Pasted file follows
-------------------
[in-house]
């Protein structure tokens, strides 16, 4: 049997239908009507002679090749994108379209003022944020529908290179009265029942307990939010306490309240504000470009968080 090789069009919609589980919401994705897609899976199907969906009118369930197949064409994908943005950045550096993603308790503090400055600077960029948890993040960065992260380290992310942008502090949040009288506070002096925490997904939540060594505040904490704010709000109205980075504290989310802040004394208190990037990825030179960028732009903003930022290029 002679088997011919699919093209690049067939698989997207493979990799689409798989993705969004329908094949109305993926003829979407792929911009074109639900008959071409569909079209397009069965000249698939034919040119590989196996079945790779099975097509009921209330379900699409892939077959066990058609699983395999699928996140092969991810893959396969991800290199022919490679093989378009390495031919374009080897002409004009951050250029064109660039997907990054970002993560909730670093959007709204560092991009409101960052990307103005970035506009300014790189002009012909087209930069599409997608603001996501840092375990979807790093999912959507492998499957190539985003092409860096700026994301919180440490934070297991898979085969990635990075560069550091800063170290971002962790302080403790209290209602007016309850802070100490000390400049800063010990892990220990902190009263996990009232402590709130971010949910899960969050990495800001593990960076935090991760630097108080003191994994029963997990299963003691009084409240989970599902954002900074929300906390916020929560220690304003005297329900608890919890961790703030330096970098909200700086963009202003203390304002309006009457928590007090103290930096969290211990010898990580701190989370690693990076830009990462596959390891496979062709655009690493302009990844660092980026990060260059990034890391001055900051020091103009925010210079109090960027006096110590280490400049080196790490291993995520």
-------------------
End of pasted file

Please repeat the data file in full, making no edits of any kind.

[in-house]
């Protein structure tokens, strides 16, 4: 049997239908009507002679090749994108379209003022944020529908290179009265029942307990939010306490309240504000470009968080 090789069009919609589980919401994705897609899976199907969906009118369930197949064409994908943005950045550096993603308790503090400055600077960029948890993040960065992260380290992310942008502090949040009288506070002096925490997904939540060594505040904490704010709000109205980075504290989310802040004394208190990037990825030179960028732009903003930022290029 002679088997011919699919093209690049067939698989997207493979990799689409798989993705969004329908094949109305993926003829979407792929911009074109639900008959071409569909079209397009069965000249698939034919040119590989196996079945790779099975097509009921209330379900699409892939077959066990058609699983395999699928996140092969991810893959396969991800290199022919490679093989378009390495031919374009080897002409004009951050250029064109660039997907990054970002993560909730670093959007709204560092991009409101960052990307103005970035506009300014790189002009012909087209930069599409997608603001996501840092375990979807790093999912959507492998499957190539985003092409860096700026994301919180440490934070297991898979085969990635990075560069550091800063170290971002962790302080403790209290209602007016309850802070100490000390400049800063010990892990220990902190009263996990009232402590709130971010949910899960969050990495800001593990960076935090991760630097108080003191994994029963997990299963003691009084409240989970599902954002900074929300906390916020929560220690304003005297329900608890919890961790703030330096970098909200700086963009202003203390304002309006009457928590007090103290930096969290211990010898990580701190989370690693990076830009990462596959390891496979062709655009690493302009990844660092980026990060260059990034890391001055900051020091103009925010210079109090960027006096110590280490400049080196790490291993995520």